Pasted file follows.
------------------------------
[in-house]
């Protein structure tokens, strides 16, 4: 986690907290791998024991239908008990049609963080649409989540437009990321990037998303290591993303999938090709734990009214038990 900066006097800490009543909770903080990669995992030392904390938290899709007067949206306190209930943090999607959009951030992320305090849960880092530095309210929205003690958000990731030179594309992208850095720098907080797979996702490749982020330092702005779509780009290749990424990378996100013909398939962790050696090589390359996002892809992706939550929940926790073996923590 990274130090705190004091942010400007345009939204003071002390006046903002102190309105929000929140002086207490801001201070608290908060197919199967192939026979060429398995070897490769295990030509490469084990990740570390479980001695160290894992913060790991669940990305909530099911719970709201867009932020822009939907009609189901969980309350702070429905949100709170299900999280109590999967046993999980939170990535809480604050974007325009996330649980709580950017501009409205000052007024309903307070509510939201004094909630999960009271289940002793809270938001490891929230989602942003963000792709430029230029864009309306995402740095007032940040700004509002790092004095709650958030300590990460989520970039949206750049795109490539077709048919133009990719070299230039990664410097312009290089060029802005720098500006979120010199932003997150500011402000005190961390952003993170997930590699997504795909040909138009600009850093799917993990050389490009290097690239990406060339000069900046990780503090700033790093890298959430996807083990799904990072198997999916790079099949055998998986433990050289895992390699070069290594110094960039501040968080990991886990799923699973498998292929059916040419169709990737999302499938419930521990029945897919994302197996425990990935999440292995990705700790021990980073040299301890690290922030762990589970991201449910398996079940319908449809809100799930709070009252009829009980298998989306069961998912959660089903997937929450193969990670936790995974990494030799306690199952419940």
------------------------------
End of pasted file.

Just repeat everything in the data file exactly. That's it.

[in-house]
């Protein structure tokens, strides 16, 4: 986690907290791998024991239908008990049609963080649409989540437009990321990037998303290591993303999938090709734990009214038990 900066006097800490009543909770903080990669995992030392904390938290899709007067949206306190209930943090999607959009951030992320305090849960880092530095309210929205003690958000990731030179594309992208850095720098907080797979996702490749982020330092702005779509780009290749990424990378996100013909398939962790050696090589390359996002892809992706939550929940926790073996923590 990274130090705190004091942010400007345009939204003071002390006046903002102190309105929000929140002086207490801001201070608290908060197919199967192939026979060429398995070897490769295990030509490469084990990740570390479980001695160290894992913060790991669940990305909530099911719970709201867009932020822009939907009609189901969980309350702070429905949100709170299900999280109590999967046993999980939170990535809480604050974007325009996330649980709580950017501009409205000052007024309903307070509510939201004094909630999960009271289940002793809270938001490891929230989602942003963000792709430029230029864009309306995402740095007032940040700004509002790092004095709650958030300590990460989520970039949206750049795109490539077709048919133009990719070299230039990664410097312009290089060029802005720098500006979120010199932003997150500011402000005190961390952003993170997930590699997504795909040909138009600009850093799917993990050389490009290097690239990406060339000069900046990780503090700033790093890298959430996807083990799904990072198997999916790079099949055998998986433990050289895992390699070069290594110094960039501040968080990991886990799923699973498998292929059916040419169709990737999302499938419930521990029945897919994302197996425990990935999440292995990705700790021990980073040299301890690290922030762990589970991201449910398996079940319908449809809100799930709070009252009829009980298998989306069961998912959660089903997937929450193969990670936790995974990494030799306690199952419940």